DeForest Hinman: Okay. That's helpful. Renewable loan growth, very positive. You had 153% growth in 2022, a 100% growth in 2023. We talked about the outreach on the syndication side, adding some head count. I mean, I don't think all those initiatives were in place and we grew that loan book to a 100% and it's over 400 million. I think in the past we talked about the idea of that being $1 billion portfolio at some point. Can you just help us understand how that loan book looks going into 2024 and where could that end up and then maybe even where could that be in 2025, as some of these initiatives gain traction?

Bradford T. Nordholm: Yeah, Zach has done a lot of infrastructure building here with policies. Mark Crady with credit policies, Zach with key hires. So, we saw that pickup in 2023. It really accelerated in the back half of 2023 going into 2024. The pieces are all in place to continue that very strong momentum. So, $1 billion number, it's very realistic that that could happen sometime in 2025. I think that gives you kind of a slope that you can work on.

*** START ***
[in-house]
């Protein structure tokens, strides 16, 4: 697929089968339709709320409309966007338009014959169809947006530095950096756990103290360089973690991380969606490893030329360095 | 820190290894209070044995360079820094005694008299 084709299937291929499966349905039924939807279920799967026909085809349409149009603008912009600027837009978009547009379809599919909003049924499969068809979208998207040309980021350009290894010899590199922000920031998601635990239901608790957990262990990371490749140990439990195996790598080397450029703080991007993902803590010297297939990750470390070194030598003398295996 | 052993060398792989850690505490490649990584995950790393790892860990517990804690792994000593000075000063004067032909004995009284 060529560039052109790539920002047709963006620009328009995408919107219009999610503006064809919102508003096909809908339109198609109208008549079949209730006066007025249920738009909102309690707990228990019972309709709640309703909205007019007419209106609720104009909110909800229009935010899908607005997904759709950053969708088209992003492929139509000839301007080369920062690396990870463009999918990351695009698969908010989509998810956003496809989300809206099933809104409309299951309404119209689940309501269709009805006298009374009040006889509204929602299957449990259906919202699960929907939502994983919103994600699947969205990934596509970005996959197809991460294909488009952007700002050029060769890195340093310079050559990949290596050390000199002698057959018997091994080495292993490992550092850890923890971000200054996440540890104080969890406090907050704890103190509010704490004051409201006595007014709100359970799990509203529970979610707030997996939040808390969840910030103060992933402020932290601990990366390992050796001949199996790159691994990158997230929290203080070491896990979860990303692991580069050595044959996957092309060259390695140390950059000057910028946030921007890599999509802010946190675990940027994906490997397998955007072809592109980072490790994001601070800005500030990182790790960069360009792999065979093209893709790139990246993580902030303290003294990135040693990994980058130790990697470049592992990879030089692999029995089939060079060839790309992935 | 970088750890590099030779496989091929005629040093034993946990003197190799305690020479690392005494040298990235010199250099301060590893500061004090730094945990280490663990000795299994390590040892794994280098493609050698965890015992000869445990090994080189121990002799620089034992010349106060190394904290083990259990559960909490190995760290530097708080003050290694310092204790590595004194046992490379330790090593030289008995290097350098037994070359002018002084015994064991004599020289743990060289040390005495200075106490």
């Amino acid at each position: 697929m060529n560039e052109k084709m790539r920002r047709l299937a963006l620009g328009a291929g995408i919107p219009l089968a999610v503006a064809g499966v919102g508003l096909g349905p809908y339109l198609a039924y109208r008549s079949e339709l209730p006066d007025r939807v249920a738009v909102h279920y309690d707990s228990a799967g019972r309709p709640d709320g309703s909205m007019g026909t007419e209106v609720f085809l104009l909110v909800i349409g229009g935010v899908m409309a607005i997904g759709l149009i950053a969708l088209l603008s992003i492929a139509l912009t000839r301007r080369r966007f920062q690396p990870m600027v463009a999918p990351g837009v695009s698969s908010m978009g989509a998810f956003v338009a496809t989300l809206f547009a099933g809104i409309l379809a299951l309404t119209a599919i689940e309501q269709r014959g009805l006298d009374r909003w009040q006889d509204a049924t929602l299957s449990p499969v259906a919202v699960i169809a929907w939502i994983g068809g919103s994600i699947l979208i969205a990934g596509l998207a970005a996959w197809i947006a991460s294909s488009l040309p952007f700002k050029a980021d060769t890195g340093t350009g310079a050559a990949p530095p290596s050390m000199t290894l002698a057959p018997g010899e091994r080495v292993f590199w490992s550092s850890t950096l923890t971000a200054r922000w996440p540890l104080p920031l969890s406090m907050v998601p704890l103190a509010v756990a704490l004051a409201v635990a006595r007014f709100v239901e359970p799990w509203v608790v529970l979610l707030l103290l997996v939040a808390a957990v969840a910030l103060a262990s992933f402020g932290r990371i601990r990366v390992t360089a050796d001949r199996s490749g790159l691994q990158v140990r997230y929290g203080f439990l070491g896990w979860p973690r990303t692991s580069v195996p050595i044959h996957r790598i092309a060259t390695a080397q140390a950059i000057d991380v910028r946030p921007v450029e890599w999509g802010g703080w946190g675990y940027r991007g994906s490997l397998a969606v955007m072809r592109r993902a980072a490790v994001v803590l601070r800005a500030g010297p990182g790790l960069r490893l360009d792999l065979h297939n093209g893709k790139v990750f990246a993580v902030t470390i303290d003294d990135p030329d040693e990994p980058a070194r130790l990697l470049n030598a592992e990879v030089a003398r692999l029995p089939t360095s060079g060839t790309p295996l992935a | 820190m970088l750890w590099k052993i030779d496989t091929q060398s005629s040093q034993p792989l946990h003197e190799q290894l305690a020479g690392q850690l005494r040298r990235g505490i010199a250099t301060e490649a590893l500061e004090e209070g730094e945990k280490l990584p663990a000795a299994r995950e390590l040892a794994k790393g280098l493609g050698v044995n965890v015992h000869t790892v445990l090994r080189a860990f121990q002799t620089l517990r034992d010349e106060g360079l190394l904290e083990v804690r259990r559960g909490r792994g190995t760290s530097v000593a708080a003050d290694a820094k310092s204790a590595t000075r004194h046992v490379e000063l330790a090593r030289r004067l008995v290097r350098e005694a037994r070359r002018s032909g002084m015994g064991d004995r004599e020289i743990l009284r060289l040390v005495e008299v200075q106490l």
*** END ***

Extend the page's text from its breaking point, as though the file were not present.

DeForest Hinman: Okay. And then I hadn't heard this from Aparna, but this comment on some of the higher cost preferred, you guys are in the market for a number of years, but I do see that I think the Series C are actually redeemable in 2024. I mean, is that a preferred we'd be looking to remove? And then I think on a bigger picture question, is there any benefit to leaving the preferreds in place as it relates to how the regulators calculate your capital ratios, are we pretty clearly saying, we'd like to remove those preferreds over time, and then as a result of that, it actually improves the dividend capacity to the common holders. So maybe just some more color there and should we be expecting those preferreds to be removed over time with those call provisions?